Minnesota's excellent Ventura
The state proves it can rock 'n' roll. Now comes school
By Garrison Keillor
Georgia had Lester Maddox and Louisiana had Earl Long, and now Minnesota has gone and got an interesting Governor of our own: a pro wrestler with a shaved head and a bad-boy swagger whose voice is hoarse from bellowing at opponents and threatening to rip their arms from their sockets. He was the protest candidate, a chance to throw toilet paper in the trees and piss off Dad, nobody dreaming he would actually be elected. But in a three-way race the ball takes funny bounces, and that is how Minnesota got a 6 ft. 4 in., 250-lb. Governor named Jesse ("The Body") Ventura, and all week Minnesotans were feeling sort of giddy about it, like Lutherans who've drunk a little more than we meant to and now here we are singing Alley Oop and dancing on the sofa. Who woulda thunk we could get this crazy?
"Rest assured. You got the most exciting Governor in the United States," Jesse announced afterward in his alpha-male voice to all of us turkey necks. He uses the phrase "rest assured" a lot, and when he wants to sound official he says, "At this point in time." He loves to talk and does it stream-of-consciousness style, segueing suddenly, coming back to his basic reference points, which are pro wrestling, talk radio and the Navy SEALS. He doesn't automatically shut off, reporters have discovered.
He ran a smart race, snarled, boasted, was entertaining, campaigned in a sweatshirt ("Retaliate in '98"), sat in on the televised debates with his two opponents (who didn't bother to mess with him), kept saying he was no politician and expressed himself more bluntly than had been customary in Minnesota politics. He cussed a little. He was vaguely outrageous, the right thing to be when you're running against two suits.
The Republican and the Democrat were perfect fall guys for him. The Republican was an ex-Democrat and glibness on wheels, and his big smile looked as if he'd worked on it all summer. The Democrat reminded you of your classic, cheerfully clueless high school principal. Both of them had that tendency common to career politicians of putting their mouths into gear with their minds only partly engaged. They blathered. This made Jesse look like Abe Lincoln.
People were grateful for the diversion, and of course politics is pretty much debased this year anyway. When the farm economy is tanking and meanwhile Washington is in the thralls of sexual obsession, and Congress is dormant until late October when it produces a $500 billion spending bill that is passed unread and undebated, then what exactly is the objection to Jesse ("The Body") Ventura?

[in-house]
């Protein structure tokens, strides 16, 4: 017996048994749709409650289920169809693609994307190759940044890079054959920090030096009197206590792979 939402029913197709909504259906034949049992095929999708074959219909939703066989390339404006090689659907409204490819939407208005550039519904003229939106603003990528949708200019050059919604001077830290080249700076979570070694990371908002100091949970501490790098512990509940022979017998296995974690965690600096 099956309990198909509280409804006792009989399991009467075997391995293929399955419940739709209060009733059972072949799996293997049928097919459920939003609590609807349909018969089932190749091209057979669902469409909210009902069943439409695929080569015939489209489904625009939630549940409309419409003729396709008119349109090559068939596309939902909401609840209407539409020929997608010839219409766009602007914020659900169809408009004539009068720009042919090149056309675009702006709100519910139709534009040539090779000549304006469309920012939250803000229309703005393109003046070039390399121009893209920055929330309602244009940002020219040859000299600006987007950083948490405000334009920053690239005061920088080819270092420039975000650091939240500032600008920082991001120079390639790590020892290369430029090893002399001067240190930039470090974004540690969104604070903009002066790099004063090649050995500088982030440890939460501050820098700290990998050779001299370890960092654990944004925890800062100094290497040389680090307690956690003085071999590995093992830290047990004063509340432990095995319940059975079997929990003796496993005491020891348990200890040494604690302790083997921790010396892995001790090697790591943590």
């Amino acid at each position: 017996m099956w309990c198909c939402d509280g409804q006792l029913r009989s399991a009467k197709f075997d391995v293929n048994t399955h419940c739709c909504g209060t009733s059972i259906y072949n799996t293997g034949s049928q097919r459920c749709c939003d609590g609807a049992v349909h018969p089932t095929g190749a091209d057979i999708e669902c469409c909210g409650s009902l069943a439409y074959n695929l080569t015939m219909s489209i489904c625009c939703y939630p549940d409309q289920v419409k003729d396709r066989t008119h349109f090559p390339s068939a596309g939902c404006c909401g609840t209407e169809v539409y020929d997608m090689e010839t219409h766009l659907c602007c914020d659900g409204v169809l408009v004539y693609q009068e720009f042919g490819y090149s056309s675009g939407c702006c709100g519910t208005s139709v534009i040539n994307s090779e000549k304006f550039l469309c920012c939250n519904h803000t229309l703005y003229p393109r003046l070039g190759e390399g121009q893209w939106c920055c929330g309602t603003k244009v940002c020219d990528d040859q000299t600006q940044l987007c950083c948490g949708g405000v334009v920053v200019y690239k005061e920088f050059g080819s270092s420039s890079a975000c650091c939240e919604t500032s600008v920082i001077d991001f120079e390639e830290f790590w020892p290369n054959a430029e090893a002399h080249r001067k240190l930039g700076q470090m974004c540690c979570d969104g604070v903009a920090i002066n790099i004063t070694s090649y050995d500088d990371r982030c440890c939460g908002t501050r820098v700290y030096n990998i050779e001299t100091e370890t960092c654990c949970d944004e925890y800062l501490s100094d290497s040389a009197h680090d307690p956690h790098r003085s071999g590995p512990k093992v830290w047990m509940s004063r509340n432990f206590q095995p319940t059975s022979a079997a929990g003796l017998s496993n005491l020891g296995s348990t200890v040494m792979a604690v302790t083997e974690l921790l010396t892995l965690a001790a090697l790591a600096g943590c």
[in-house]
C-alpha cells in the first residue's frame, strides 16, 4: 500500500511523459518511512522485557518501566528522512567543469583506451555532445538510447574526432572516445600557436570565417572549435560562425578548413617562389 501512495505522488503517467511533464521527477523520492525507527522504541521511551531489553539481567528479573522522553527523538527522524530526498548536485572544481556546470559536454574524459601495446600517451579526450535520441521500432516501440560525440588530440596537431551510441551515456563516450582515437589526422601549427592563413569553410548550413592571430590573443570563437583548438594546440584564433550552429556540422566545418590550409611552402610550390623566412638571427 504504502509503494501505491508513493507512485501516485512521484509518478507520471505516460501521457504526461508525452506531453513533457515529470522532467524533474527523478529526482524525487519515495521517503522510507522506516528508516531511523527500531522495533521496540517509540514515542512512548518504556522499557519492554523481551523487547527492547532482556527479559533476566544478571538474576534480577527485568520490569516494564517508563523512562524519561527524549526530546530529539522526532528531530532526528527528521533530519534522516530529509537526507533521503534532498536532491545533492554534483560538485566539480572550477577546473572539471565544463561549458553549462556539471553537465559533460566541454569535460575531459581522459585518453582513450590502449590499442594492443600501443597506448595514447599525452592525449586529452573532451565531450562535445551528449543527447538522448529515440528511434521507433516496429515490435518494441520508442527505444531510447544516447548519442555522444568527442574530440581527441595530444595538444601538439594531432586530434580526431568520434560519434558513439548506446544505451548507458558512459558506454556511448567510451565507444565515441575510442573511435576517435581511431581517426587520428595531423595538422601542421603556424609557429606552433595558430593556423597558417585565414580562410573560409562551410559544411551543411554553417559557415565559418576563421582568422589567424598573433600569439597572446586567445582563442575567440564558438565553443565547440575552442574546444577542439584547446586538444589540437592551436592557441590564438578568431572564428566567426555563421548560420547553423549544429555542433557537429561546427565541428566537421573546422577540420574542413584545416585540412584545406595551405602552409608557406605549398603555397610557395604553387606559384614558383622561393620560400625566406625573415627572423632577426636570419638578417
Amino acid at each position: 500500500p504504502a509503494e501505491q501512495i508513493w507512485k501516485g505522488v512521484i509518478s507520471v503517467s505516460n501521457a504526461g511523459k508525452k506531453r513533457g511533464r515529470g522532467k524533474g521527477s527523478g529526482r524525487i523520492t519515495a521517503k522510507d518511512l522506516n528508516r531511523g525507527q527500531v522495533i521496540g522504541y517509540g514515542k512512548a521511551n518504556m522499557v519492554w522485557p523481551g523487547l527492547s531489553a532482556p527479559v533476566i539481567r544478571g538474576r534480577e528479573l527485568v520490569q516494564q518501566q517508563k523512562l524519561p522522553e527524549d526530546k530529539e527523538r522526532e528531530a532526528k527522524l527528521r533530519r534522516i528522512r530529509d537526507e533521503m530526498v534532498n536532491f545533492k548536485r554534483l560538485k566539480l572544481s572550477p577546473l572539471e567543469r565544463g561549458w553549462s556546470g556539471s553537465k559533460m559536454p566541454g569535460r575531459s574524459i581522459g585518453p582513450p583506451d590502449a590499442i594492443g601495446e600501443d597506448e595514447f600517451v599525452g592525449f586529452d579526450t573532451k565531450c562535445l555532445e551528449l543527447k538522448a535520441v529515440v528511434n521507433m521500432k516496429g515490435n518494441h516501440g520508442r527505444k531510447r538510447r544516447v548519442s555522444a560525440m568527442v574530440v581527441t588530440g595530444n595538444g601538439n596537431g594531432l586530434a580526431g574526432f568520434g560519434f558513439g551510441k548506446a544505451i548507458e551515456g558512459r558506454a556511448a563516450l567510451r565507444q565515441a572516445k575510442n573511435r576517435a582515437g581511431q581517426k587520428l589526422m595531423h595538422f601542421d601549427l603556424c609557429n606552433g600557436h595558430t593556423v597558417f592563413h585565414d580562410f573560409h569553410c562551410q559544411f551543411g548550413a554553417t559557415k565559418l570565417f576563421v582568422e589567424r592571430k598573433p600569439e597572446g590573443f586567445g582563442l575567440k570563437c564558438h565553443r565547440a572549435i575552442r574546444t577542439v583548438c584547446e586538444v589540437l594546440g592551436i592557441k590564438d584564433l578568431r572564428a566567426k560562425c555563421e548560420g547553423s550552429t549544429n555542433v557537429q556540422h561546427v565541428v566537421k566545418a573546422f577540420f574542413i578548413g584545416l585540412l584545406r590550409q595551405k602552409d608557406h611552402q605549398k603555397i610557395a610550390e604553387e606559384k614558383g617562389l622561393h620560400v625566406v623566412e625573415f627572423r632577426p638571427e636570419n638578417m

He glided in under the political radar. Right up to about 10 o'clock on election night the local press treated him like a cartoon character. It wasn't reported until later, for example, that Ventura is his stage name, that his legal name is James Janos--a small detail, but Minnesotans had never elected a pseudonym before. He mused about the death penalty and legal prostitution, which are not winning issues here except among drunks, but nobody held it against him. He likened the war on drugs to Prohibition and called it a failure. People let that one go too.
So, late on election night, the suits are up in their suites, brooding and trying to look confident, waiting for the Glocca Morra vote to roll in and save them, and Jesse is strutting tall turkey at his campaign headquarters at the racetrack, looking like everyone's nightmare of a brother-in-law, shaking his big fist, yelling, "We shocked the world!" and comparing himself to Muhammad Ali and the U.S. Olympic hockey team of 1980 that beat the Russians. All across Minnesota, the quiet, decent people who believe in Good Government and Working Together to Resolve Differences are leaning forward in disbelief at the thought that the next Governor of their state might be THIS GREAT BIG HONKING BULLET-HEADED SHOVEL-FACED MUTHA WHO TALKS IN A STEROID GROWL AND DOESN'T STOP. And then he won.
Well. We are a state of highly repressed Scandinavians, and sometimes we like to surprise ourselves. Minnesota is a $12 billion-a-year operation, and we have taken the janitor and made him the CEO, but hey. Now we have the inauguration to look forward to. He promised to be lowered by helicopter to the capitol dome and rappel down the side of the building, and that would sure be something to see. Meanwhile, everybody in Minnesota can do a pretty good Jesse imitation. A good way to start the winter.
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Cover Date: November 16, 1998
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